Exactly. But not only that. Some of us, me inclusive, also have our political views. And also rightfully so. With its actions GitHub needlessly chose a side and now has to live with the consequences. In my personal view GitHub chose the wrong side. You might not believe me, but: No hard feelings about that, it really is GitHub's decision to make. However, no hard feelings does not mean that I want to support them further in any way. Fortunately not much of a decision for me to make, I have a GitHub account, because I once helped in a project, which is hosted there, but I have no project of my own on GitHub. If I had, I would now migrate to Gitorious. And this would be my decision. An informed decision I can only make because it is here and on other sites discussed and not just waved away as:
So... "free service refuses service to someone." News at 11?

Re: What? (Score: 1)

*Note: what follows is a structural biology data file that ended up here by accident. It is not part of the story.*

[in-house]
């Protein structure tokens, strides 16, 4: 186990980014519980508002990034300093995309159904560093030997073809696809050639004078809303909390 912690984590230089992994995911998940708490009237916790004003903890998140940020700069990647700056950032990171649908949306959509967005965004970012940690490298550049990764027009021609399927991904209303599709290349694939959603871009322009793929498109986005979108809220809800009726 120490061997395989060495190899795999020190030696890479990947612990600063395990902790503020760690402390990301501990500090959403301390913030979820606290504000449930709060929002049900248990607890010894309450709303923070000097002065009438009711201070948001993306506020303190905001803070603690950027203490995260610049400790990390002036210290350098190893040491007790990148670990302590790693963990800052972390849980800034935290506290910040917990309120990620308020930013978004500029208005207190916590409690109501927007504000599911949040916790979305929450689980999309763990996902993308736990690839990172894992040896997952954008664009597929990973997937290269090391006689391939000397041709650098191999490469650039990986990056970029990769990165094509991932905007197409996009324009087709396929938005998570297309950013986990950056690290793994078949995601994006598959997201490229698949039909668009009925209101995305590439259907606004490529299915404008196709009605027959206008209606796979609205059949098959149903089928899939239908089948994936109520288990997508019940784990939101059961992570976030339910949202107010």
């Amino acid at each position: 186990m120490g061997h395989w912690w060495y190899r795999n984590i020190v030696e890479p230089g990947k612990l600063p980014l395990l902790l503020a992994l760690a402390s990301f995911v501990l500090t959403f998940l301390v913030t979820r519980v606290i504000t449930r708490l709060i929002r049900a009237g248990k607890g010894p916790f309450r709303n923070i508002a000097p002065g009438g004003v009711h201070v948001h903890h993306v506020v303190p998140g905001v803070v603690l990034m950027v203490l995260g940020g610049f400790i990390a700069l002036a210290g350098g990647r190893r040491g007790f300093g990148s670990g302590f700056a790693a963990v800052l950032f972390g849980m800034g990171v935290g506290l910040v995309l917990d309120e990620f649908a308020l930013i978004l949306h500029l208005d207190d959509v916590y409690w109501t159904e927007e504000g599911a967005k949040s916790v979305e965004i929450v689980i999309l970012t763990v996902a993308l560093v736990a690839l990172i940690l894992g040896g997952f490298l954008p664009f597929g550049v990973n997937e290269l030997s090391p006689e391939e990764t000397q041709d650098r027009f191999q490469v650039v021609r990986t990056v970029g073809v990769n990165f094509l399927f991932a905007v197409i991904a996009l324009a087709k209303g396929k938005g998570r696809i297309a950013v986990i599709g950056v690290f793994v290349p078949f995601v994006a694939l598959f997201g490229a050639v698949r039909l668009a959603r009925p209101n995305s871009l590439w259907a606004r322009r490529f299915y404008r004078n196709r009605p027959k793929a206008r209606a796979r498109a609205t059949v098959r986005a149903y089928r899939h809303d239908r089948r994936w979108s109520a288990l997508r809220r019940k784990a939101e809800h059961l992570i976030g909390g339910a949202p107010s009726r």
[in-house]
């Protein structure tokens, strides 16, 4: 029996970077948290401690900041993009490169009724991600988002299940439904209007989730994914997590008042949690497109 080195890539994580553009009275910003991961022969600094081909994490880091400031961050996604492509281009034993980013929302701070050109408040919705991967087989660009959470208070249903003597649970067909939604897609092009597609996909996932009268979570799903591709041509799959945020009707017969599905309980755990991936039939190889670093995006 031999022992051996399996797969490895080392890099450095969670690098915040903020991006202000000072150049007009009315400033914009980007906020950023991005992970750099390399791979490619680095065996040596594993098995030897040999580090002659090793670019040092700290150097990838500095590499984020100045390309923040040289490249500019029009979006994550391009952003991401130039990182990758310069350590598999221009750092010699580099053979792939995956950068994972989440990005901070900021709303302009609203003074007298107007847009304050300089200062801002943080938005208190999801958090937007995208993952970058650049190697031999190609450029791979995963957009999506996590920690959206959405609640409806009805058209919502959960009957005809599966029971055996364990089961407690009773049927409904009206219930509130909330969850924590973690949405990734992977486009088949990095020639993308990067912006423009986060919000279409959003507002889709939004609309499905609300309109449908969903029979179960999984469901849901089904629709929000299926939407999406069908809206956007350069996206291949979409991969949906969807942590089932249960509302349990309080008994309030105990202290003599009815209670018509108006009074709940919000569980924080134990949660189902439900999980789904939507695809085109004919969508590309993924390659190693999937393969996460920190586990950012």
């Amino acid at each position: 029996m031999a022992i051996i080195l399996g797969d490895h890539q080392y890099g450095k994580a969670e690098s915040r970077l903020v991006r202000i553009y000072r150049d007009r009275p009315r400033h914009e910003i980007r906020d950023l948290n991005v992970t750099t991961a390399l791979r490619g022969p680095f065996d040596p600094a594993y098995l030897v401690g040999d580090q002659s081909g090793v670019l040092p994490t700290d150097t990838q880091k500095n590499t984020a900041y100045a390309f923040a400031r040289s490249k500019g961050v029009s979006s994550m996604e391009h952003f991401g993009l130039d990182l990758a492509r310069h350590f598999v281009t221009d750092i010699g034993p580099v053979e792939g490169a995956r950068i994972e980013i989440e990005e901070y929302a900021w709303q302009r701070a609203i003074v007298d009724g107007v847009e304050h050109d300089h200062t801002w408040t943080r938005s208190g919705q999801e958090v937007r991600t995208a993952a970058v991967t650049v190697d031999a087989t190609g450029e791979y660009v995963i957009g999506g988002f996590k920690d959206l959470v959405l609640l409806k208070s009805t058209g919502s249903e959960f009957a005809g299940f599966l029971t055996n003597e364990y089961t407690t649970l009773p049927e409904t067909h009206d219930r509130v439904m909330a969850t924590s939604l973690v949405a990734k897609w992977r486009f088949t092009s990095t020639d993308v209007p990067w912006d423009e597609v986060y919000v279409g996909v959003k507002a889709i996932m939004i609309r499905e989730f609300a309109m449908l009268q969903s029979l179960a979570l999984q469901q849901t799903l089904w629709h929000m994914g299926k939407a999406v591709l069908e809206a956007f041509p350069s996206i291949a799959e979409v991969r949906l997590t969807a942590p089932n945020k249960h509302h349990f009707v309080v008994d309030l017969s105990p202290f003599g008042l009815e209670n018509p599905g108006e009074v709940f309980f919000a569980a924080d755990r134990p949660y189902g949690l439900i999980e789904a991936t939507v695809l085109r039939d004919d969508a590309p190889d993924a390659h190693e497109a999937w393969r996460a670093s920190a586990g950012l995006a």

by vanderhoth@pipedot.org on 2014-10-05 17:53 (#2T42)

This was exactly the point I was making. I do use Github, but if they can just disable my repos without any kind of process or warning. I think I'm better served to move to one of a half dozen other choices. I do support #GamerGate, Github is within their rights to do this, but I feel what's going on with #GamerGate shouldn't be being brought into the professional space. I.E. Linux and Git devs throwing hissy fits because they don't like Intel pulling ads from Gamasutra. Again, IMHO, that has less to do with #GamerGate and more to do with the editor at large, Leigh Alexander, being a raciest, sexist, douche that has no idea who her audience is or how to talk to them. Intel doesn't want to associate with that.

In the long run #GamerGate is not going to win, there is no winning in this situation, but they will come out on top. Mainly because the journalist are arrogant elitist who don't know when to shut their traps.

Re: What? (Score: 0)

by Anonymous Coward on 2014-10-10 15:37 (#2T79)